17. Promoting Physical Activity in Adapted Physical Education

    Science.gov (United States)

    Yun, Joonkoo; Beamer, Jennifer

    2018-01-01

    The importance of physical activity has received considerable attention during the past decade. Physical education has been viewed as a cost-effective way to promote physical activity as a public health initiative. In fact, the Centers for Disease Control and Prevention recommends that a "substantial percentage" of students' overall…

  18. Measuring Physical Activity Intensity

    Medline Plus

    Full Text Available ... June 4, 2015 Content source: Division of Nutrition, Physical Activity, and Obesity , National Center for Chronic Disease Prevention and Health Promotion Email Recommend Tweet YouTube Instagram Listen Watch RSS ABOUT About CDC Jobs Funding LEGAL Policies Privacy FOIA No Fear Act ...

  19. Measuring Physical Activity Intensity

    Medline Plus

    Full Text Available ... Search Form Controls Search The CDC Cancel Submit Search The CDC Physical Activity Note: Javascript is disabled or is not supported by your browser. For this reason, some items on this page will be unavailable. For more information about this message, please visit this page: About ...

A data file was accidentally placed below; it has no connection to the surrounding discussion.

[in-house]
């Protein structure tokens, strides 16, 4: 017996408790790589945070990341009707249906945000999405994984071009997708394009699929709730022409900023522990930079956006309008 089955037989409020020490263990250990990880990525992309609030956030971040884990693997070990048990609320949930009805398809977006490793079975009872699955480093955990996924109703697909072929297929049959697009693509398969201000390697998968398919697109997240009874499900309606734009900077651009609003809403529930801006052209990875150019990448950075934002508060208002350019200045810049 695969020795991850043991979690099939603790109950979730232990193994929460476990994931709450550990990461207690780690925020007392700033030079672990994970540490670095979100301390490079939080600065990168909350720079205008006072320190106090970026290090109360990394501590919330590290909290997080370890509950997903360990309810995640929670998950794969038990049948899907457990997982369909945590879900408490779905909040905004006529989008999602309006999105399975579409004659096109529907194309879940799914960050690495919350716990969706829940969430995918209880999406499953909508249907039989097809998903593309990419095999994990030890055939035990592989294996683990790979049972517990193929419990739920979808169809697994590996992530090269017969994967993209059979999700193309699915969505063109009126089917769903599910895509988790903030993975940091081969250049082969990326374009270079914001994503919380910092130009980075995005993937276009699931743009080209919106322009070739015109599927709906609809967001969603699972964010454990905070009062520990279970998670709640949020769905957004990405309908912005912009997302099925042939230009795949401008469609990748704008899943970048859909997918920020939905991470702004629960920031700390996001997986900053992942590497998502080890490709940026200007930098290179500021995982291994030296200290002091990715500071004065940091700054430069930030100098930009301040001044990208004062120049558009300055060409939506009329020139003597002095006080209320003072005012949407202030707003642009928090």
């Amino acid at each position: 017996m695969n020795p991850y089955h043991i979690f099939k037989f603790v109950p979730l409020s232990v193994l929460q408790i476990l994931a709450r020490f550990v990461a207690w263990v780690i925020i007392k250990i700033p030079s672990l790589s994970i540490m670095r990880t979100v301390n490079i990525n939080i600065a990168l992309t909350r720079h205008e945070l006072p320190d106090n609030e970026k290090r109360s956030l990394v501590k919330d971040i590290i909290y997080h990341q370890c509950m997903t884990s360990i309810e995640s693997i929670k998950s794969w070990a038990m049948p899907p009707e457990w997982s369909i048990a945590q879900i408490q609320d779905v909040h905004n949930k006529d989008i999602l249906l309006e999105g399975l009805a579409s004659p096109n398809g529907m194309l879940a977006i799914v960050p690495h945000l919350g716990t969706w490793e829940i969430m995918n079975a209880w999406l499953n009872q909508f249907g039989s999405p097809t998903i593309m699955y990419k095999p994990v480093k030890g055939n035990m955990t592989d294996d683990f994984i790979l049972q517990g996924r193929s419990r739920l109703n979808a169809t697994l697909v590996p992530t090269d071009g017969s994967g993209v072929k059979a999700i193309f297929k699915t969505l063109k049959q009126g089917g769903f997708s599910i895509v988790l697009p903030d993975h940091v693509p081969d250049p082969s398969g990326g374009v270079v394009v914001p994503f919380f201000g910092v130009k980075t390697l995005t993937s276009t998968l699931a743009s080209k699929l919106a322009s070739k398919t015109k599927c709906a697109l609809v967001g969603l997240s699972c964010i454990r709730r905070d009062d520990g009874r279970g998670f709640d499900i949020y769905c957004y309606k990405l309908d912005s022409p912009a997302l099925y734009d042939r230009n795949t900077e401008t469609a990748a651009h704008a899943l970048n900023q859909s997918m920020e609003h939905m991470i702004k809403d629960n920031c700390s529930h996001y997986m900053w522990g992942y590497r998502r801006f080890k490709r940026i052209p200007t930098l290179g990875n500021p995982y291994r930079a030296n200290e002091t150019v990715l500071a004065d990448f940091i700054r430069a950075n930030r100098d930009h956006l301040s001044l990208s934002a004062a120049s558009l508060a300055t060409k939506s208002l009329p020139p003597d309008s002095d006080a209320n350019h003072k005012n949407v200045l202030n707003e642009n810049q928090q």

20. Measuring Physical Activity Intensity

    Medline Plus

    Full Text Available ... 67 Data & Statistics Facts About Physical Activity Data, Trends and Maps Surveillance Systems Resources & Publications Reports Adults ... CDC’s Example StairWELL Stairwell Appearance Motivational Signs Installing Music Other Ideas to Consider Tracking Stair Usage Project ...

  1. Staying Active: Physical Activity and Exercise

    Science.gov (United States)

    ... Events Advocacy For Patients About ACOG Staying Active: Physical Activity and Exercise Home For Patients Search FAQs Staying ... Exercise FAQ045, November 2016 PDF Format Staying Active: Physical Activity and Exercise Women's Health What are the benefits ...